and good loans are scarce. There are a good many applica¬
tions, but many of them have been hawked about for three
months, and the borrower often wants more than he is en¬
■The out-of-town banks are leaving their money with us.
The amount of money to loan is rapidly increasing, and in my
judgment is apt to go on increasing for six months or a year, '
Such an accumulation of money happens every six or eight
years, and is usually accompanied by a panic. But we, as ;
people, have been making so much during the past few years
that this is not apt to happen now."
In reply to a question as to the rate of interest: "We do not
make any loans at less than 4^ per cent., and, in spite of the
constantly increasing abundance of money, I do not think that
the rate will go down,"
"Most of the banks for savings pay 3% per cent. We should
like to pay 4 per cent, if we could. A little more or less does not '
make so much difference to the rich, but to the poor every cent
counts. A difference of interest of only $15 in the course of the
year to the poor widow means the deprivatioli of sonn
"My Wall st friends say that 4^ is very high, but I observe.^
that the richest of them are not tying up their money at that
rate any more than they can help.
"The law which was passed some years ago enabling banks
for savings to invest in certain bonds has not worked out i
advantageous a manner as anticipated. The banks have not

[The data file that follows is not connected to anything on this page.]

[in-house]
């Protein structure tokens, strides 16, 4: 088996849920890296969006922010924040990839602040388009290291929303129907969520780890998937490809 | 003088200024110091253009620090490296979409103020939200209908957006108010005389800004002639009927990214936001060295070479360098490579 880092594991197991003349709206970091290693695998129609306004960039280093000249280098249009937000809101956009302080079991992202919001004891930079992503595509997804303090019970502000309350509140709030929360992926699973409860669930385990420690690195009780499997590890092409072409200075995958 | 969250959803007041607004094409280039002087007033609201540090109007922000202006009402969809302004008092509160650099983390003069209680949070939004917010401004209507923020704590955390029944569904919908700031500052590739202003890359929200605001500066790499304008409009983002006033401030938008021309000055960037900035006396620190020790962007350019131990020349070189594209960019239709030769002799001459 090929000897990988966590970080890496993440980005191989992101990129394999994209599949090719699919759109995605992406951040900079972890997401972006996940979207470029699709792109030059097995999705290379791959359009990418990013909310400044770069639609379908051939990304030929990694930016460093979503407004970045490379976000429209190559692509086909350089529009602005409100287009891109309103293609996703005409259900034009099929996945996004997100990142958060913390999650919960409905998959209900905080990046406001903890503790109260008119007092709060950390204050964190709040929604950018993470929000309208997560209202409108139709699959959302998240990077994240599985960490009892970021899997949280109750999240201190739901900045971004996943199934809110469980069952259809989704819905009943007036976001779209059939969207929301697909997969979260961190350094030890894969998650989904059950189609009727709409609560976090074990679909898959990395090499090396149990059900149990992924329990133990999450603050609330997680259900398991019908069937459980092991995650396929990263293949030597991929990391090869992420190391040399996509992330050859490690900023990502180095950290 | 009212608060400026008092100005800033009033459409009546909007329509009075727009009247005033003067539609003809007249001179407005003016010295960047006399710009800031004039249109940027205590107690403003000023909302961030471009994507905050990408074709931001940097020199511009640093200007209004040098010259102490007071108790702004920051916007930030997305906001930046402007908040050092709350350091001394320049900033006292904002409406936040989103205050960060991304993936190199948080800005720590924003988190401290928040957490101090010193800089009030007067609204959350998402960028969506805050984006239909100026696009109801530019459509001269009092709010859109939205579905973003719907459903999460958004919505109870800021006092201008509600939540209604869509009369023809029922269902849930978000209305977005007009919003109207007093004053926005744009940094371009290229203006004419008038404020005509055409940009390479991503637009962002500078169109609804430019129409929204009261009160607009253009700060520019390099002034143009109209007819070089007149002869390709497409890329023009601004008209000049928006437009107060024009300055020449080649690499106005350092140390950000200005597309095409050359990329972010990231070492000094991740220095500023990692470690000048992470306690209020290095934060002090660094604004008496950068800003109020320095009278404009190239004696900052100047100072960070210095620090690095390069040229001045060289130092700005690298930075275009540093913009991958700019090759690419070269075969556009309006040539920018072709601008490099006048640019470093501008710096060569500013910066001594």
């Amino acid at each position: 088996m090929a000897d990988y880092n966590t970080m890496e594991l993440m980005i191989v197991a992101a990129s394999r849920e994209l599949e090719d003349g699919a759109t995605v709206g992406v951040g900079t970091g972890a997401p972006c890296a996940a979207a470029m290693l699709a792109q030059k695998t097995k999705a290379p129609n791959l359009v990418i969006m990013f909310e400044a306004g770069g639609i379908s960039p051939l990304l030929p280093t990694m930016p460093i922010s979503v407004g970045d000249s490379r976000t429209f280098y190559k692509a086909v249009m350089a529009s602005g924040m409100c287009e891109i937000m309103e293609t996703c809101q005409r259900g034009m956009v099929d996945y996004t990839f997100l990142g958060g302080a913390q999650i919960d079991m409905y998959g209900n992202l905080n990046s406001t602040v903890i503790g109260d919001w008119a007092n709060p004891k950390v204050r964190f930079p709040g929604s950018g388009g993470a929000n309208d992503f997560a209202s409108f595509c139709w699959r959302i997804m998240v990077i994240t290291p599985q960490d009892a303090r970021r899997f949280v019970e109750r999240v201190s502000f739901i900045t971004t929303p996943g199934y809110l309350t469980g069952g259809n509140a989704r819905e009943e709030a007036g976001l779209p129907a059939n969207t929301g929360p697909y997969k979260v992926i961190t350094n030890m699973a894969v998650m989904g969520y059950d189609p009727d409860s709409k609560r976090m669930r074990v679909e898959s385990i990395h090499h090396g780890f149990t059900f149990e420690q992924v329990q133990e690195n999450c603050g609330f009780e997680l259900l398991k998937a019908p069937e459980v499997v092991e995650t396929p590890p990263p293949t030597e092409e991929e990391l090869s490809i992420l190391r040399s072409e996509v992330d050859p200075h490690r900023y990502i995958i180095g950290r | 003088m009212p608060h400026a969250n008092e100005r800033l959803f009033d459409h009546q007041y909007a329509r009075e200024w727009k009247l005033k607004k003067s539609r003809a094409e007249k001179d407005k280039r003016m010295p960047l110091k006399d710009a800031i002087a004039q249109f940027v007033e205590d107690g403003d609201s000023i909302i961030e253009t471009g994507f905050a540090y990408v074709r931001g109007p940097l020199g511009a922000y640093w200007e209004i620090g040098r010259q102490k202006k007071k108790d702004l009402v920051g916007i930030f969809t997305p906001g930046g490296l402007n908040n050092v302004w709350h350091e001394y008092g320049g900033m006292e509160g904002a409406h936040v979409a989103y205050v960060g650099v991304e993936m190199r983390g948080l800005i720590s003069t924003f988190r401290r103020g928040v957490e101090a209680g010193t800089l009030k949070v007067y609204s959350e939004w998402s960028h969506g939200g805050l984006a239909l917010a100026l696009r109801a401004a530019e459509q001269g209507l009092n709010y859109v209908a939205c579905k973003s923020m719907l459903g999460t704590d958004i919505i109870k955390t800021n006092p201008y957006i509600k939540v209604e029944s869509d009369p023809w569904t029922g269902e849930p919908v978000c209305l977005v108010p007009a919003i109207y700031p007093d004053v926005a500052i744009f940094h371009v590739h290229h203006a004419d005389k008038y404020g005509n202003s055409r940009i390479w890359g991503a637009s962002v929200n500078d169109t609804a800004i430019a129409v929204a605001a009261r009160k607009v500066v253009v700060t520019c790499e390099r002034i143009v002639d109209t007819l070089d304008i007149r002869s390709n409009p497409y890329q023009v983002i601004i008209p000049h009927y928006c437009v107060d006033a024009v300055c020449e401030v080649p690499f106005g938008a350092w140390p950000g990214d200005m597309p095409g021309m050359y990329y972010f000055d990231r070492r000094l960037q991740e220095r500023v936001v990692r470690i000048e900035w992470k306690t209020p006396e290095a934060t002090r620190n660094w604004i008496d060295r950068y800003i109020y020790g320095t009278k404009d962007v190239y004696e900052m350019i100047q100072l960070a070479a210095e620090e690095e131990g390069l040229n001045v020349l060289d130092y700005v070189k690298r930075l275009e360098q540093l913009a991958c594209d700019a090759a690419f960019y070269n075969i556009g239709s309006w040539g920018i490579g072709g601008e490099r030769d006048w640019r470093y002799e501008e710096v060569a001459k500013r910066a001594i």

lost money in these investments, but they would prefer to invest
their money in bond and mortgage.
"Every business change is felt by us. When labor is fully .
employed our deposits increase. When, within the past few days,
the New Haven strike came on, some of the longshoremen
immediately began drawing on their accounts.
"And, though the bulk of our depositors are from the very
poor, our resources are not freed from taxation. The -City taxes
our real estate, and the State our franchise. In order to protect'
the large number of people who make up our family, we must
not only exercise the greatest care, but must make the utmost _
effort to get the best loans. We have no such loans this year
as that made last year, for instance, upon the New York
Stock Exchange—over $2,000,000 in one loan, 'We are not getting
many good applications now, and that is the reason why we
are advertising in those papers which appeal to the residents of
the East Side and in those which reach the owners of larger
and more valuable properties,"
The largest building operation in the city now actually under
way is the power house for the Rapid Transit Railway Construc¬
tion Co.. at llth and 12th avs and SSth to 59th sts. It is a
scene of great activity. Contractor John Peirce, of 277 Broad¬
way, having a large staff of mechanics employed on the work.
The structure is in various stages of completion, about two-
thirds of it being enclosed and the unfinished end being boarded
up. On the westerly end old buildings are being demolished and
concrete foundations are being Jaid. The structure is more an
engineering task than an architectural problem or design, though
the enclosing walls of light cream brick are appropriately de¬
signed. There is a high base of granite, a series of tall, round-
arched window openings, alternating with pilasters, and a heavy
cornice marking the roof line. Four of the five tall, round
chimneys are finished. On the interior the building is a vast
space fllled with scaffolding and other appliances of building.
The roof is an immense trussed one, with no break in its entire